Many businesses will find themselves with tax arrears, as paying them off is often deprioritised in favour of other running costs. However, doing so is likely to impact cash flow and can worsen your relationship with HMRC. If you are falling behind with your business’ payments to HMRC, you may be able to relieve some of the pressure through a Time to Pay Arrangement (TTP).
What you can use a Time to Pay Arrangement for
A TTP can be used for the repayment of any tax arrears, or upcoming payments you won’t be able to cover. These can include corporation tax, VAT, PAYE and income tax. In concept, a TTP is designed to alleviate the pressure by spreading the costs of repaying your debt over a period of time.
Do I qualify for a Time to Pay Arrangement?
Any business can apply for a TTP, regardless of whether you’re a sole trader, a partnership, limited company or limited liability partnership (LLP).
Whether or not you’ll qualify for a TTP depends largely on why you’ve not paid your HMRC bill. If you’re able to pay your tax but are refusing to, then it’s very unlikely a TTP application would be accepted. If, however, you’re unable to pay your bill, then HMRC is more likely to consider and approve the application.
What you need to know before applying
HMRC will consider all applications for a TTP. For a greater chance of having your application approved, you should approach HMRC before your bill is due. It also helps you avoid fines associated with filing taxes late, which could happen if you apply after your billing due date.
Before you apply for a TTP, you will have to make a strong case to HMRC to justify your application. This case should include evidence to prove you’d be able to meet the repayments and are willing to make changes to your business to avoid future reoccurrence. You can increase the chances of your application being accepted by including cash flow forecasts, details of plans to generate extra monies and proposals on how you would save money and cut costs to fund a prospective arrangement. HMRC offer TTPs as a method of overcoming short-term problems and will want to be comfortable that the business is viable.
Before deciding whether to accept your application, HMRC will investigate your track record with them. If you’ve submitted late returns in the past or not responded to correspondence from them, it will count against your application. HMRC can also turn down your application if they’re unconvinced you’ll be able to afford the monthly repayments.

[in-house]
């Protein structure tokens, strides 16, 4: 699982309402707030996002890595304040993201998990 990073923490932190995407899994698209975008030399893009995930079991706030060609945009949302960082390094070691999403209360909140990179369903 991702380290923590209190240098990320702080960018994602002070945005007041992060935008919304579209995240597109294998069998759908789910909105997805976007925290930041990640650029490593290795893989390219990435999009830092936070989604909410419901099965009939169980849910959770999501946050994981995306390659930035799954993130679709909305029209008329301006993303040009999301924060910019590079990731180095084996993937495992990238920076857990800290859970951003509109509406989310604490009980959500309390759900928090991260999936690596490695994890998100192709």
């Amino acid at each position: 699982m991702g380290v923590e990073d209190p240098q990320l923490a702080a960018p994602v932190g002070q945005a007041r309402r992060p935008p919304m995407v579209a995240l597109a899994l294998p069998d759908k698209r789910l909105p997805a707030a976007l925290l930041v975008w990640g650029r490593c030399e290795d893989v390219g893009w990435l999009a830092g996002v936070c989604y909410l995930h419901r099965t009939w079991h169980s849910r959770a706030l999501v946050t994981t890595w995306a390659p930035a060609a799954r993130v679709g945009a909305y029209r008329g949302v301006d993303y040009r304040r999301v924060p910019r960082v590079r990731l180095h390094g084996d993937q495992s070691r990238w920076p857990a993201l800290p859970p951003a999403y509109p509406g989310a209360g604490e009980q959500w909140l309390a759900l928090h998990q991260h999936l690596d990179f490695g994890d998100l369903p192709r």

Once the Time to Pay Arrangement comes into effect
Once HMRC approves the TTP, and it comes into effect you will be expected to pay in instalments, timescales will vary depending on your specific arrangement and circumstances, though the agreed time period is generally between six and 12 months.
You should inform HMRC as a matter of urgency if your circumstances change during the arrangement, or you’re unsure whether you’ll be able to afford the repayments. HMRC may be able to renegotiate the arrangement to make it more affordable.
If your business is viable but is struggling to pay its dues to HMRC, you should consider negotiating a Time to Pay Arrangement (TTP). You can use a TTP to repay corporation and income tax, as well as VAT and PAYE. You’ll have to apply to HMRC for a TTP and preparing a strong case to present to them will help convince them you would be able to repay the amount owed. Once a TTP is agreed, you will have to keep up with the repayment plan agreed with HMRC. If the plan becomes unaffordable, you should contact HMRC before missing a payment; otherwise, your arrangement could be cancelled.
How we can help
Our team of consultants and insolvency practitioners have the expertise and experience to keep your business operating while repaying your debt. We have developed a strong position to negotiate with HMRC over the years, and we have the experience and expertise to help you through the process. We have developed strong relationships with HMRC, to put us in a great position to negotiate. Get in touch with us for free, confidential advice with no obligation.